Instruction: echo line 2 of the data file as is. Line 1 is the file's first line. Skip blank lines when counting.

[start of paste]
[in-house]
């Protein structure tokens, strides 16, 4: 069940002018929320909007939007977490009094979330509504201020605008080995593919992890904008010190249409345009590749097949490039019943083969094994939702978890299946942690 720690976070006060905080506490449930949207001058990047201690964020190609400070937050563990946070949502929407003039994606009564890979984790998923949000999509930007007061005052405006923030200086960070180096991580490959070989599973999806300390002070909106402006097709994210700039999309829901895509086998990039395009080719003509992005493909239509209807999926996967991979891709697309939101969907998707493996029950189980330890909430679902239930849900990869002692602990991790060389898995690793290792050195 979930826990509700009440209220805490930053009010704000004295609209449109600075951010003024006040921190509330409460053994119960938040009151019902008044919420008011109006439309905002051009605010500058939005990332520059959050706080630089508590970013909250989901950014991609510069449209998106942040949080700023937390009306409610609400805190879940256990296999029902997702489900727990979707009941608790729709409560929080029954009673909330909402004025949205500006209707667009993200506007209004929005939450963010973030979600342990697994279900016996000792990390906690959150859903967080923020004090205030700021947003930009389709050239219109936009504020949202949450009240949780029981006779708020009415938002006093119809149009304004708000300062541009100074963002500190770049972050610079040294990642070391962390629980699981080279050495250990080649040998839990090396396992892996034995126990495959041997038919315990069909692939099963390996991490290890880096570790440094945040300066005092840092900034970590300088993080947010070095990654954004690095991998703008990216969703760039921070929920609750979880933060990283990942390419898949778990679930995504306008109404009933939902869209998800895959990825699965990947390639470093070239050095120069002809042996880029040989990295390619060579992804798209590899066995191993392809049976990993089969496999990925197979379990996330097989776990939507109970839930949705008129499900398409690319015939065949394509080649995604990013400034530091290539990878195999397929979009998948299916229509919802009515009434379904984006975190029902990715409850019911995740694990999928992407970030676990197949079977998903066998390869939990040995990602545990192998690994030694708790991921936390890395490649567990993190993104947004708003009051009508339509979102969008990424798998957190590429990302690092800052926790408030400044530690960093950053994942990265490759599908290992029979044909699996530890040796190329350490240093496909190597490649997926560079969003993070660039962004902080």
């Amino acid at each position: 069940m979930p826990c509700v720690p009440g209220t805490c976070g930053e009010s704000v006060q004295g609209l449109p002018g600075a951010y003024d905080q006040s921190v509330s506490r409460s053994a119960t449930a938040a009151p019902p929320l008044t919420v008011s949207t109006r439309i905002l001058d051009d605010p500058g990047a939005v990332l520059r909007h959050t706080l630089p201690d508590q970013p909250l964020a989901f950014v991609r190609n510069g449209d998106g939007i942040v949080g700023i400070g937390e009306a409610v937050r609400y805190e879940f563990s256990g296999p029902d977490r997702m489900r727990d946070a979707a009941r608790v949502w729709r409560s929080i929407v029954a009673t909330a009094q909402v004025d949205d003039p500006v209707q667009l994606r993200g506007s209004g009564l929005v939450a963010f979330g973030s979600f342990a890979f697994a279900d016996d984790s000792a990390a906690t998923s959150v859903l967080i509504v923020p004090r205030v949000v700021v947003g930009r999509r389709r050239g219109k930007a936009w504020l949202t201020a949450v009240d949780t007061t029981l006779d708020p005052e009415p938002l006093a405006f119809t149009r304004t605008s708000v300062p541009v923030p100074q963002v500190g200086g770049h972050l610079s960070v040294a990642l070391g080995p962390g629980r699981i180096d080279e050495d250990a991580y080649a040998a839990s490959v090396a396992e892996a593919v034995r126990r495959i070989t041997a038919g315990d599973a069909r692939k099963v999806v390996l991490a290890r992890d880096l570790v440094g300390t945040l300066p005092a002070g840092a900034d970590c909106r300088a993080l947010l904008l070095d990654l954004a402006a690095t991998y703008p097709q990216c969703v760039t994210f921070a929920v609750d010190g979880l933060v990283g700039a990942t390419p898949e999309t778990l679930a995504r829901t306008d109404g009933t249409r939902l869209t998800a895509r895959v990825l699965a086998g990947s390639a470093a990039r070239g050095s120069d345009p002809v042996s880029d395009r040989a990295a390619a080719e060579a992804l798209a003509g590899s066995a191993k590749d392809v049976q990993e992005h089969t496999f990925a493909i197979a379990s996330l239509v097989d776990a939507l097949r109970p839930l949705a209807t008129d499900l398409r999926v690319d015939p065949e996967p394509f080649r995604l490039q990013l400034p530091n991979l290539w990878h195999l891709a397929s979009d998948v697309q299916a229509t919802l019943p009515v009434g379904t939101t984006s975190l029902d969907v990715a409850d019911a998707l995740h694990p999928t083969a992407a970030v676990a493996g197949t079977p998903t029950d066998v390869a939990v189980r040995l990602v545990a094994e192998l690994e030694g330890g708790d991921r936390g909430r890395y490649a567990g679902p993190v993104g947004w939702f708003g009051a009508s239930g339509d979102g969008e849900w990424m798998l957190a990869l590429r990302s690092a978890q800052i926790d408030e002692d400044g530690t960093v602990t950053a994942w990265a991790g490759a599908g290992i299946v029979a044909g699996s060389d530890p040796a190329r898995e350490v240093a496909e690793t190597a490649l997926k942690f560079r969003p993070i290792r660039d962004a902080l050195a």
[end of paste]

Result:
């Protein structure tokens, strides 16, 4: 069940002018929320909007939007977490009094979330509504201020605008080995593919992890904008010190249409345009590749097949490039019943083969094994939702978890299946942690 720690976070006060905080506490449930949207001058990047201690964020190609400070937050563990946070949502929407003039994606009564890979984790998923949000999509930007007061005052405006923030200086960070180096991580490959070989599973999806300390002070909106402006097709994210700039999309829901895509086998990039395009080719003509992005493909239509209807999926996967991979891709697309939101969907998707493996029950189980330890909430679902239930849900990869002692602990991790060389898995690793290792050195 979930826990509700009440209220805490930053009010704000004295609209449109600075951010003024006040921190509330409460053994119960938040009151019902008044919420008011109006439309905002051009605010500058939005990332520059959050706080630089508590970013909250989901950014991609510069449209998106942040949080700023937390009306409610609400805190879940256990296999029902997702489900727990979707009941608790729709409560929080029954009673909330909402004025949205500006209707667009993200506007209004929005939450963010973030979600342990697994279900016996000792990390906690959150859903967080923020004090205030700021947003930009389709050239219109936009504020949202949450009240949780029981006779708020009415938002006093119809149009304004708000300062541009100074963002500190770049972050610079040294990642070391962390629980699981080279050495250990080649040998839990090396396992892996034995126990495959041997038919315990069909692939099963390996991490290890880096570790440094945040300066005092840092900034970590300088993080947010070095990654954004690095991998703008990216969703760039921070929920609750979880933060990283990942390419898949778990679930995504306008109404009933939902869209998800895959990825699965990947390639470093070239050095120069002809042996880029040989990295390619060579992804798209590899066995191993392809049976990993089969496999990925197979379990996330097989776990939507109970839930949705008129499900398409690319015939065949394509080649995604990013400034530091290539990878195999397929979009998948299916229509919802009515009434379904984006975190029902990715409850019911995740694990999928992407970030676990197949079977998903066998390869939990040995990602545990192998690994030694708790991921936390890395490649567990993190993104947004708003009051009508339509979102969008990424798998957190590429990302690092800052926790408030400044530690960093950053994942990265490759599908290992029979044909699996530890040796190329350490240093496909190597490649997926560079969003993070660039962004902080």